By Ray Stern
By Ray Stern
By New Times
By Amy Silverman
By Stephen Lemons
By Stephen Lemons
By Monica Alonzo
By Chris Parker
The company was named Sony. The job would change Carpenter's life.
@body:It's hard to imagine, but videotape equipment has only been commonplace for about a decade. Before then, primitive, bulky VCR units trickled into the States, available only to the rich.
Carpenter's intimate knowledge of the mind-bending new technology was his ticket into the Hollywood scene. One of his tasks at Sony was to instruct customers in how to operate the new machines.
Lyndon Baines Johnson, then president of the United States, was the first person in this country to buy a VCR, Carpenter says.
The second was comedian Red Skelton, then starring in his own show. Carpenter spent a few days at Skelton's home, demonstrating how the thing worked. Later, he personally instructed luminaries, from Alfred Hitchcock to Elvis Presley, in the magic of Sony. Carpenter wasn't the star-struck type, though he says a visit to the King's Bel Air mansion in the late 1960s was memorable:
"I go to the front gate and I'm told, 'Leave your pencils out here. You won't write down what you see in here or what you do in here. You won't talk about it with anyone. But while you're here, your wish is our command.'"
Elvis was an excellent student, Carpenter says--alert and full of life, at that point. Before Carpenter left, he says, Elvis gave him a small painting of himself that a fan had done. Carpenter still has it.
But the most significant person Carpenter instructed--in terms of his present status as a murder defendant--was British actor-comedian Richard Dawson, then appearing as Peter Newkirk on the hot television show Hogan's Heroes.
Dawson and Carpenter hit it off, and started socializing. The pair enjoyed many of the same things--a good pool game, a good meal and a good time with the ladies. Dawson's son, Mark Dawson, recalls meeting Carpenter when Mark was a youngster. "The idea of having home movies instantly was amazing," Mark Dawson says. "John would talk with me and my brother like we were people, not punk kids. He showed us how the machines worked. He treats everyone pretty much the same. You feel like you've always known him."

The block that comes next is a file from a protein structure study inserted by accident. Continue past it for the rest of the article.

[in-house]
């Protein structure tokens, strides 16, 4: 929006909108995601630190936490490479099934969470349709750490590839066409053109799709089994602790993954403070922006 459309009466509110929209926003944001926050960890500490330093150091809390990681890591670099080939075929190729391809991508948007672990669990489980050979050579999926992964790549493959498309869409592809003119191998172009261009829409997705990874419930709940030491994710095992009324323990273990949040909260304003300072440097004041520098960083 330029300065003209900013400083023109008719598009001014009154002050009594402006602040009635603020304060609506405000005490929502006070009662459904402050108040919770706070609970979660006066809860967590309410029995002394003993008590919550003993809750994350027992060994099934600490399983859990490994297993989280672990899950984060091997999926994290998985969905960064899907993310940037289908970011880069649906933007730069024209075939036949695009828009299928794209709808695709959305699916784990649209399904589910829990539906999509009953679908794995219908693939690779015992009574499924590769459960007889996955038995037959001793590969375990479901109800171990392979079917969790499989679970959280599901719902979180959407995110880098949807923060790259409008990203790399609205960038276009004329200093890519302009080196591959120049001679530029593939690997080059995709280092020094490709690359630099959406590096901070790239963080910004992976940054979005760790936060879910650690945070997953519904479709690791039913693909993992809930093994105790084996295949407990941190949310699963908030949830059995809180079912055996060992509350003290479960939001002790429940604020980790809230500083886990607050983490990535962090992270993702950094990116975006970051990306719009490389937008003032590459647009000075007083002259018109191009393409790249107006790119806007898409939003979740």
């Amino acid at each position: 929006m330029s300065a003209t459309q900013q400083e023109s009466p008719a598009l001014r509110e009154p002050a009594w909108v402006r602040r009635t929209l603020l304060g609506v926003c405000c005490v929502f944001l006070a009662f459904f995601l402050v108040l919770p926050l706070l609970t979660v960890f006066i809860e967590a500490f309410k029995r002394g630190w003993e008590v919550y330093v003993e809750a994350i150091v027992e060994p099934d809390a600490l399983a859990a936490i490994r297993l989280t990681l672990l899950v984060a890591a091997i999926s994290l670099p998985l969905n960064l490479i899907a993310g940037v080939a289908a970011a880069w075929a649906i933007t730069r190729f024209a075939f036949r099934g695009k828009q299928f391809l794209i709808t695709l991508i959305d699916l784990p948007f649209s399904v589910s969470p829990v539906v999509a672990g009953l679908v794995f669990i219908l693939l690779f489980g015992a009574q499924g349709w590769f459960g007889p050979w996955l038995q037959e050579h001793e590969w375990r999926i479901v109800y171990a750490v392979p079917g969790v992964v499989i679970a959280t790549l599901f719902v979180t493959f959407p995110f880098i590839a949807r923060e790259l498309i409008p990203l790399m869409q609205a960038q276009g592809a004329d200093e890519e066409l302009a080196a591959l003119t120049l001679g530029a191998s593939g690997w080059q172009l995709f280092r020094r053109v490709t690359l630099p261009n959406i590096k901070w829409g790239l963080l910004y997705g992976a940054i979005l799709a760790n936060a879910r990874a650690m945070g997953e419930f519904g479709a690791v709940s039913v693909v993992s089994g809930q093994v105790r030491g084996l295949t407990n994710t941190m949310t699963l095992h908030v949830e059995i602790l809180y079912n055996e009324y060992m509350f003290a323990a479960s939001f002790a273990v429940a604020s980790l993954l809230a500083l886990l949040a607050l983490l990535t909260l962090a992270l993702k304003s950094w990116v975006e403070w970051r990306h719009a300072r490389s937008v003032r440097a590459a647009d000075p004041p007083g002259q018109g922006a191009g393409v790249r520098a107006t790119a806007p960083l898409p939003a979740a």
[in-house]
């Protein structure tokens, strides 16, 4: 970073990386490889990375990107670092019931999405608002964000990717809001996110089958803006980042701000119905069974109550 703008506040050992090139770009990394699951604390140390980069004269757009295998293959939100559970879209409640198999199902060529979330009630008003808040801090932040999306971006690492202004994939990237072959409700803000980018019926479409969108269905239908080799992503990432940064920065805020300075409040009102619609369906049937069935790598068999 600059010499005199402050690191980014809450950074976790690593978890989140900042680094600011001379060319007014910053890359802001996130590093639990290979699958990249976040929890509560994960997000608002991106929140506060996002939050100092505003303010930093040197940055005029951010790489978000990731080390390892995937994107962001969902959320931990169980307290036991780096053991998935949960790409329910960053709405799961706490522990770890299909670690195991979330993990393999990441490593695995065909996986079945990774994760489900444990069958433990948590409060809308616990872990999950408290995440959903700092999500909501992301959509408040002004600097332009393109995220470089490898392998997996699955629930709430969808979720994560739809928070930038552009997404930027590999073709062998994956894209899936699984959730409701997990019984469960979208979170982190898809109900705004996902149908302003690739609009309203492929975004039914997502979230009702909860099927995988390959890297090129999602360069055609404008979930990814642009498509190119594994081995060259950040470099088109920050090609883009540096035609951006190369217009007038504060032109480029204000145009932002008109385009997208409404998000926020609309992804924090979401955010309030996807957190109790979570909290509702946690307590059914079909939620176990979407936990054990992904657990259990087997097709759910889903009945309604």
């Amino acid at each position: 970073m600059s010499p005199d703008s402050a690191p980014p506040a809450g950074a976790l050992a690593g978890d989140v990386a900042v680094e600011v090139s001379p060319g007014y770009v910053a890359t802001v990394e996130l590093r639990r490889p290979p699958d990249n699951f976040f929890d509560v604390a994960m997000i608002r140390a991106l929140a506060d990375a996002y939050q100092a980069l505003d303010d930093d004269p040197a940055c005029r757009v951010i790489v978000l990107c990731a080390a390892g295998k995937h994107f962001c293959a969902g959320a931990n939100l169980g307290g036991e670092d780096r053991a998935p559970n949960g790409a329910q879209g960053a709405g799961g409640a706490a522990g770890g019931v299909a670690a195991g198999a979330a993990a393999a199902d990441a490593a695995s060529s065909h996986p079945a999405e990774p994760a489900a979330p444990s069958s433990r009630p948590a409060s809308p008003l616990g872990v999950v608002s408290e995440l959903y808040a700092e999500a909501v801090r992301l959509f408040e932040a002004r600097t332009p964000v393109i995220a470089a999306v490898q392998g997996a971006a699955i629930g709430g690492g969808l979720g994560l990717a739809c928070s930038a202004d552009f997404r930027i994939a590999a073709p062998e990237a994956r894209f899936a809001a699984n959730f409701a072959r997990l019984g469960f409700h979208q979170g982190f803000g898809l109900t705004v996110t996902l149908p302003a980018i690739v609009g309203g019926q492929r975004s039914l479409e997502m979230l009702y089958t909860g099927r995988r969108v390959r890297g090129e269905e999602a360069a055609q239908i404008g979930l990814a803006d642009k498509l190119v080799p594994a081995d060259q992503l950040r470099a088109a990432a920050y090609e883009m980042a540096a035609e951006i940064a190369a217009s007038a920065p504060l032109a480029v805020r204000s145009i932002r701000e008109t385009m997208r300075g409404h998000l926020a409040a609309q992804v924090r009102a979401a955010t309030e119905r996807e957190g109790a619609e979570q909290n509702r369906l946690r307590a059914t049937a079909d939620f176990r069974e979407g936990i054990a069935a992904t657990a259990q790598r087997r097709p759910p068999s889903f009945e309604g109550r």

Now and then, Carpenter would visit Richard Dawson on the set of Hogan's Heroes. On one visit--he says he doesn't recall the moment--Carpenter met the star of the show, Bob Crane.
The two soon recognized each other as kindred spirits. Mark Dawson defines the bond this way: "John Carpenter and Bob Crane were two of the greatest pussy hounds in history. And they enjoyed each other's company as they went for it."
@body:Bob Crane seemed to be everyone's friend. But many who knew him say Crane had only a few truly close male friends. In all ways, he was a lady's man.
When Hogan's Heroes started in 1965, Crane still was married to his first wife, Ann. Soon after his 1970 divorce from Ann, he was married to Hogan's Heroes actress Sigrid "Patty" Valdis.
But his quest for new sexual adventures never ceased. Hitting the jackpot on television did wonders for Crane's already rampant extramarital sex life.
If ever someone was in the right place at the right time, at least once in his life, it was Bob Crane. Born into a middle-class, southern Connecticut family, Crane was a high school dropout whose lack of a formal education didn't stop him from doing what he wanted.
Like Carpenter, Crane developed an early love for music, and he performed musically for the public when he was a youngster. He played drums from his elementary school days, performing at one time with the Connecticut Symphony Orchestra. But his heroes were jazzmen Gene Krupa and Buddy Rich, and his love of big-band music lasted his lifetime.
Also like Carpenter, Crane was married young, to his high school sweetheart, Ann Terzian. The couple had three children together before they divorced in 1970.
A career in radio was a natural for the smooth-talking Crane. He started as a disc jockey in 1950 at a little station in New York state, and worked the East Coast circuit for several years.
In 1956, KNX in Los Angeles hired him as its morning-drive disc jockey. It marked his first big break in the entertainment business.
Crane's radio persona wasn't much different from the one writers conjured later for him as Colonel Robert Hogan. He came across as a smart-alecky but likable sort for whom a harmless scam was an honorable thing.
His show on KNX was a smash, and Crane was earning about $150,000 a year by the early 1960s. But he had other ambitions. While still working in radio, he started acting in little theatres in the Los Angeles area. That led to his first television bit parts, in which he said and did little.
Indicative of his early TV work is an episode of The Dick Van Dyke Show in which producer Carl Reiner cast him as a lousy actor. But Crane persevered, and found a steady, if unspectacular, role as the next-door neighbor on The Donna Reed Show.
In 1965, Crane struck the mother lode. The producers of a proposed new show called Hogan's Heroes cast him as its star. The show was a smash hit. Just like that, Bob Crane had become a national television star. Life at the top opened new doors in Crane's secret life. For years he had been taking Polaroid photographs and home movies of his sexual conquests, sometimes without his female partner's knowledge. Some were simple nudes, but many were far more explicit. One woman who slept with Crane later said he enjoyed taking the erotic shots even more than he enjoyed the sex act itself.